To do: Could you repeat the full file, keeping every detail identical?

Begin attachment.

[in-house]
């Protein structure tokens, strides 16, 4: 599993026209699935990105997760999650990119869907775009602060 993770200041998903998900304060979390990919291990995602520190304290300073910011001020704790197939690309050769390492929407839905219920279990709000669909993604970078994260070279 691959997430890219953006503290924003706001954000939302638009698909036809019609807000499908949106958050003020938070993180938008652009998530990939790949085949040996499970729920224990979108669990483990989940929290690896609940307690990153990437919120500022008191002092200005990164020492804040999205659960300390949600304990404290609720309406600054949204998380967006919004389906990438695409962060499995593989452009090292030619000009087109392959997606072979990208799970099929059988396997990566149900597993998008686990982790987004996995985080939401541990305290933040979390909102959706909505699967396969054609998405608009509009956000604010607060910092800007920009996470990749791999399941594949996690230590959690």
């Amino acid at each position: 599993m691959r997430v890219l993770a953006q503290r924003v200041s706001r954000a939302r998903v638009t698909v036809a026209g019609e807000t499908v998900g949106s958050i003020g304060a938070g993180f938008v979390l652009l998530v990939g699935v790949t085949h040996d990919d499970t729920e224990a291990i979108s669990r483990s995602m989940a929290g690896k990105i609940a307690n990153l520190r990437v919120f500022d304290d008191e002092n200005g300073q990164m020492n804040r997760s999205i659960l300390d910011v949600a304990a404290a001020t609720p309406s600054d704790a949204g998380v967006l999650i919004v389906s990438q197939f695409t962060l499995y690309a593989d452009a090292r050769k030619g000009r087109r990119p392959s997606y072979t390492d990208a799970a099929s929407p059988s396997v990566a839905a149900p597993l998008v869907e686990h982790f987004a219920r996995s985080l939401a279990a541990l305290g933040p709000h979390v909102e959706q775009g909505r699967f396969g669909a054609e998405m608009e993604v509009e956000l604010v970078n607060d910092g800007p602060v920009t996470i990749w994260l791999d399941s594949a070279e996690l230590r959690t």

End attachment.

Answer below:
[in-house]
């Protein structure tokens, strides 16, 4: 599993026209699935990105997760999650990119869907775009602060 993770200041998903998900304060979390990919291990995602520190304290300073910011001020704790197939690309050769390492929407839905219920279990709000669909993604970078994260070279 691959997430890219953006503290924003706001954000939302638009698909036809019609807000499908949106958050003020938070993180938008652009998530990939790949085949040996499970729920224990979108669990483990989940929290690896609940307690990153990437919120500022008191002092200005990164020492804040999205659960300390949600304990404290609720309406600054949204998380967006919004389906990438695409962060499995593989452009090292030619000009087109392959997606072979990208799970099929059988396997990566149900597993998008686990982790987004996995985080939401541990305290933040979390909102959706909505699967396969054609998405608009509009956000604010607060910092800007920009996470990749791999399941594949996690230590959690």
């Amino acid at each position: 599993m691959r997430v890219l993770a953006q503290r924003v200041s706001r954000a939302r998903v638009t698909v036809a026209g019609e807000t499908v998900g949106s958050i003020g304060a938070g993180f938008v979390l652009l998530v990939g699935v790949t085949h040996d990919d499970t729920e224990a291990i979108s669990r483990s995602m989940a929290g690896k990105i609940a307690n990153l520190r990437v919120f500022d304290d008191e002092n200005g300073q990164m020492n804040r997760s999205i659960l300390d910011v949600a304990a404290a001020t609720p309406s600054d704790a949204g998380v967006l999650i919004v389906s990438q197939f695409t962060l499995y690309a593989d452009a090292r050769k030619g000009r087109r990119p392959s997606y072979t390492d990208a799970a099929s929407p059988s396997v990566a839905a149900p597993l998008v869907e686990h982790f987004a219920r996995s985080l939401a279990a541990l305290g933040p709000h979390v909102e959706q775009g909505r699967f396969g669909a054609e998405m608009e993604v509009e956000l604010v970078n607060d910092g800007p602060v920009t996470i990749w994260l791999d399941s594949a070279e996690l230590r959690t």